Still, I had finally earned mine and I got the money together to get my ticket home and I was jazzed.  Now, by then, one of the things that hit me hard was that I was working as a "flunky" at the factory.  One worldly person there called me that to my face once: flunky.  Ouch.  I had never flunked anything in my life and here I was labeled that by others just because I wanted to do something I thought was noble and was doing good for other people.  Oh well.   I realized that sooner or later, I was going to get a college education and get a real job and not be a flunky anymore.

As it turns out, I had an elder in my congregation that I had grown up with that we counted as a "family friend" that had done just that.  In fact, not only was he college educated, he was a college professor!  Who could be better to ask for advice in this regard?  So, the first meeting back home where I knew I would find him, I thought I'd bring up the issue of college and ask him which college to choose, what classes were good and so on.  You know, get the lay of the land college-wise.   This guy had all the inside information as he was at a college every day.  I figured that now that I had pioneered and gone to Bethel I had paid my dues.  Certainly he would see that it would be OK for me to do the same thing he had done: go to college, get a degree and get a white collar job earning good money.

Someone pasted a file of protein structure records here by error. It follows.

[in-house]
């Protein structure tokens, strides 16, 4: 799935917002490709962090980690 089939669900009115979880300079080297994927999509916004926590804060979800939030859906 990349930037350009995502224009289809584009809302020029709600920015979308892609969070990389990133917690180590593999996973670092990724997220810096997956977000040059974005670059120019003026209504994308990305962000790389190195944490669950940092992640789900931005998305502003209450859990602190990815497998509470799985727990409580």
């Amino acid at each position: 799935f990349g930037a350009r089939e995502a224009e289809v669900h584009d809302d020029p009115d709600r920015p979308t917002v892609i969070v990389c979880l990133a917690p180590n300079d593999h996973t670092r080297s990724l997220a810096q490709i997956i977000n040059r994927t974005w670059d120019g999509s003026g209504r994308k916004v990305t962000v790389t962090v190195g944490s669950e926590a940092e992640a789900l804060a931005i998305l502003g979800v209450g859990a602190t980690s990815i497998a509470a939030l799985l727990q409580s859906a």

Since he was a foreigner with an accent as well as a minority, I thought that he would understand the value of education in order to make a dollar in the good old U.S. of A.  He was short, funny looking and had a badly pock marked faced, yet he still had a pretty decent looking wife (well, for him anyway) so I was sure he would be on my side, especially since we were both minorities.  And, after all, it was conventional wisdom that was the reason he had his white "trophy" wife in the first place: he had a fairly prestigious job, a few bucks in the bank and a decent house for her to decorate and entertain in.